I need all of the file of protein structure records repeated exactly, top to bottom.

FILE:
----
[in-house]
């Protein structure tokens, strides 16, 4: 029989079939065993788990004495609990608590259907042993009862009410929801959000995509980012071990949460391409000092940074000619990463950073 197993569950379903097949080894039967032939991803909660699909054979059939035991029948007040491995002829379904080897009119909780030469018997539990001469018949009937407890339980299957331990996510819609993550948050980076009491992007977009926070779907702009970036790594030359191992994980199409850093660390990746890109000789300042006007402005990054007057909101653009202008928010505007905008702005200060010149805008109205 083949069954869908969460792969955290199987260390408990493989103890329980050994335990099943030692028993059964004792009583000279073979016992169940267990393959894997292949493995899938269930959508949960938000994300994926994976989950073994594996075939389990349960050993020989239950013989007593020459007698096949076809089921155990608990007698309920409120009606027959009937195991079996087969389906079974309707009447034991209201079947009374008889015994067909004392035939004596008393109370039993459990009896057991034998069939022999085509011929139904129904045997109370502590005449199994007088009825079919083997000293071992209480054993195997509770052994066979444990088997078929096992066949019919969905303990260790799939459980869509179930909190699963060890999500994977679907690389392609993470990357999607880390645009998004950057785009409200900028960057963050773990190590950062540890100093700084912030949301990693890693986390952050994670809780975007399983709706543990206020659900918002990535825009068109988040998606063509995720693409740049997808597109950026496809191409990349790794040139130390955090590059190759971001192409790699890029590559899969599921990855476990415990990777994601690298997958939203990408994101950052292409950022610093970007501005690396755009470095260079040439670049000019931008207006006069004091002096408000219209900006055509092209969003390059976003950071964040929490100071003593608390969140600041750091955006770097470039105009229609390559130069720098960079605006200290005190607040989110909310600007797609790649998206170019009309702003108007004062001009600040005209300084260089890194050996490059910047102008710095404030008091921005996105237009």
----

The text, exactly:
[in-house]
């Protein structure tokens, strides 16, 4: 029989079939065993788990004495609990608590259907042993009862009410929801959000995509980012071990949460391409000092940074000619990463950073 197993569950379903097949080894039967032939991803909660699909054979059939035991029948007040491995002829379904080897009119909780030469018997539990001469018949009937407890339980299957331990996510819609993550948050980076009491992007977009926070779907702009970036790594030359191992994980199409850093660390990746890109000789300042006007402005990054007057909101653009202008928010505007905008702005200060010149805008109205 083949069954869908969460792969955290199987260390408990493989103890329980050994335990099943030692028993059964004792009583000279073979016992169940267990393959894997292949493995899938269930959508949960938000994300994926994976989950073994594996075939389990349960050993020989239950013989007593020459007698096949076809089921155990608990007698309920409120009606027959009937195991079996087969389906079974309707009447034991209201079947009374008889015994067909004392035939004596008393109370039993459990009896057991034998069939022999085509011929139904129904045997109370502590005449199994007088009825079919083997000293071992209480054993195997509770052994066979444990088997078929096992066949019919969905303990260790799939459980869509179930909190699963060890999500994977679907690389392609993470990357999607880390645009998004950057785009409200900028960057963050773990190590950062540890100093700084912030949301990693890693986390952050994670809780975007399983709706543990206020659900918002990535825009068109988040998606063509995720693409740049997808597109950026496809191409990349790794040139130390955090590059190759971001192409790699890029590559899969599921990855476990415990990777994601690298997958939203990408994101950052292409950022610093970007501005690396755009470095260079040439670049000019931008207006006069004091002096408000219209900006055509092209969003390059976003950071964040929490100071003593608390969140600041750091955006770097470039105009229609390559130069720098960079605006200290005190607040989110909310600007797609790649998206170019009309702003108007004062001009600040005209300084260089890194050996490059910047102008710095404030008091921005996105237009």